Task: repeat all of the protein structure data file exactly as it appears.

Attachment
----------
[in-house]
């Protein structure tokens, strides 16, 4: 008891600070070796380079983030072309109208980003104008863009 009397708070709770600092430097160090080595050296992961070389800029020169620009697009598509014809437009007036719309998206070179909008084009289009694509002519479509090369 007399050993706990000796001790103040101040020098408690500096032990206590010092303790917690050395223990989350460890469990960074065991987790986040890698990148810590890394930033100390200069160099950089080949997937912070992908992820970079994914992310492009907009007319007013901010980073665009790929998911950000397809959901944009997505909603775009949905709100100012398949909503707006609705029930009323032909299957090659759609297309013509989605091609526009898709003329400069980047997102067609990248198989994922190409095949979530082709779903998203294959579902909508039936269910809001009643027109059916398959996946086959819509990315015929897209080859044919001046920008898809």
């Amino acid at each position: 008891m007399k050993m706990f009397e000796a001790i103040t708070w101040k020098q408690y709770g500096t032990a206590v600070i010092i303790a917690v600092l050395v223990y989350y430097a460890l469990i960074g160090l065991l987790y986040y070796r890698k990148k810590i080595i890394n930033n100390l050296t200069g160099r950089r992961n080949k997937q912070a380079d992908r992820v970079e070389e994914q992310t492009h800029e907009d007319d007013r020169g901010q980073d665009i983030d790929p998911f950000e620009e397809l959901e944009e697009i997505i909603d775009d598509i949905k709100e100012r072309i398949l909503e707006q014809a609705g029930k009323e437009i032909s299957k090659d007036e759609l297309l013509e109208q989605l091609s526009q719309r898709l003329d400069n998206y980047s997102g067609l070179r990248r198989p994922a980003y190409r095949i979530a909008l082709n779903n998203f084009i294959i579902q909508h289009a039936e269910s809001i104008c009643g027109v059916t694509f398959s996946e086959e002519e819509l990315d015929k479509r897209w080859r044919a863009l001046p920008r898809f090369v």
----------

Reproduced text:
[in-house]
């Protein structure tokens, strides 16, 4: 008891600070070796380079983030072309109208980003104008863009 009397708070709770600092430097160090080595050296992961070389800029020169620009697009598509014809437009007036719309998206070179909008084009289009694509002519479509090369 007399050993706990000796001790103040101040020098408690500096032990206590010092303790917690050395223990989350460890469990960074065991987790986040890698990148810590890394930033100390200069160099950089080949997937912070992908992820970079994914992310492009907009007319007013901010980073665009790929998911950000397809959901944009997505909603775009949905709100100012398949909503707006609705029930009323032909299957090659759609297309013509989605091609526009898709003329400069980047997102067609990248198989994922190409095949979530082709779903998203294959579902909508039936269910809001009643027109059916398959996946086959819509990315015929897209080859044919001046920008898809």
């Amino acid at each position: 008891m007399k050993m706990f009397e000796a001790i103040t708070w101040k020098q408690y709770g500096t032990a206590v600070i010092i303790a917690v600092l050395v223990y989350y430097a460890l469990i960074g160090l065991l987790y986040y070796r890698k990148k810590i080595i890394n930033n100390l050296t200069g160099r950089r992961n080949k997937q912070a380079d992908r992820v970079e070389e994914q992310t492009h800029e907009d007319d007013r020169g901010q980073d665009i983030d790929p998911f950000e620009e397809l959901e944009e697009i997505i909603d775009d598509i949905k709100e100012r072309i398949l909503e707006q014809a609705g029930k009323e437009i032909s299957k090659d007036e759609l297309l013509e109208q989605l091609s526009q719309r898709l003329d400069n998206y980047s997102g067609l070179r990248r198989p994922a980003y190409r095949i979530a909008l082709n779903n998203f084009i294959i579902q909508h289009a039936e269910s809001i104008c009643g027109v059916t694509f398959s996946e086959e002519e819509l990315d015929k479509r897209w080859r044919a863009l001046p920008r898809f090369v």